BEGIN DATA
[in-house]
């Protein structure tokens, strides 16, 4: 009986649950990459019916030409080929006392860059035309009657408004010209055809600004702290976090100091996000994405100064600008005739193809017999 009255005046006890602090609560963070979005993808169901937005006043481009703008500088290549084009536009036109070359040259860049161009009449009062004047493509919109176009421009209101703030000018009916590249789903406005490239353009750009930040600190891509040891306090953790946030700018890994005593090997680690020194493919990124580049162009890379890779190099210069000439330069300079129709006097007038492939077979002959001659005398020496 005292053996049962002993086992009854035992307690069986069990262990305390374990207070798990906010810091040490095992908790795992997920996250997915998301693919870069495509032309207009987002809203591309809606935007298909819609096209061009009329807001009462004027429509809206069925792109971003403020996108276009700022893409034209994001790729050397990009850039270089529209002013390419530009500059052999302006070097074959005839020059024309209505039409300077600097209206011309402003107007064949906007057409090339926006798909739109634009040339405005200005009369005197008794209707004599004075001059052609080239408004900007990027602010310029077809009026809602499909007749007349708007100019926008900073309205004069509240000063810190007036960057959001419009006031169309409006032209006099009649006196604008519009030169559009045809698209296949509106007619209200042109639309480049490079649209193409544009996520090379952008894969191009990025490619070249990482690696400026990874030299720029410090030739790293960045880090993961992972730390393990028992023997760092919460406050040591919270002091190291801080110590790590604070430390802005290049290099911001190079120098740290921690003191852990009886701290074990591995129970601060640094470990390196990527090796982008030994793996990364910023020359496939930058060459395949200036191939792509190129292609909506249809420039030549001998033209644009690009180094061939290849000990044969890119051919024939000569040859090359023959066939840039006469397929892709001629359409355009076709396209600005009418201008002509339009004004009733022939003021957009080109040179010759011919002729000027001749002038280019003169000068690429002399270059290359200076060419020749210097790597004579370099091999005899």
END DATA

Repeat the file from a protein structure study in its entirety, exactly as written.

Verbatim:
[in-house]
């Protein structure tokens, strides 16, 4: 009986649950990459019916030409080929006392860059035309009657408004010209055809600004702290976090100091996000994405100064600008005739193809017999 009255005046006890602090609560963070979005993808169901937005006043481009703008500088290549084009536009036109070359040259860049161009009449009062004047493509919109176009421009209101703030000018009916590249789903406005490239353009750009930040600190891509040891306090953790946030700018890994005593090997680690020194493919990124580049162009890379890779190099210069000439330069300079129709006097007038492939077979002959001659005398020496 005292053996049962002993086992009854035992307690069986069990262990305390374990207070798990906010810091040490095992908790795992997920996250997915998301693919870069495509032309207009987002809203591309809606935007298909819609096209061009009329807001009462004027429509809206069925792109971003403020996108276009700022893409034209994001790729050397990009850039270089529209002013390419530009500059052999302006070097074959005839020059024309209505039409300077600097209206011309402003107007064949906007057409090339926006798909739109634009040339405005200005009369005197008794209707004599004075001059052609080239408004900007990027602010310029077809009026809602499909007749007349708007100019926008900073309205004069509240000063810190007036960057959001419009006031169309409006032209006099009649006196604008519009030169559009045809698209296949509106007619209200042109639309480049490079649209193409544009996520090379952008894969191009990025490619070249990482690696400026990874030299720029410090030739790293960045880090993961992972730390393990028992023997760092919460406050040591919270002091190291801080110590790590604070430390802005290049290099911001190079120098740290921690003191852990009886701290074990591995129970601060640094470990390196990527090796982008030994793996990364910023020359496939930058060459395949200036191939792509190129292609909506249809420039030549001998033209644009690009180094061939290849000990044969890119051919024939000569040859090359023959066939840039006469397929892709001629359409355009076709396209600005009418201008002509339009004004009733022939003021957009080109040179010759011919002729000027001749002038280019003169000068690429002399270059290359200076060419020749210097790597004579370099091999005899």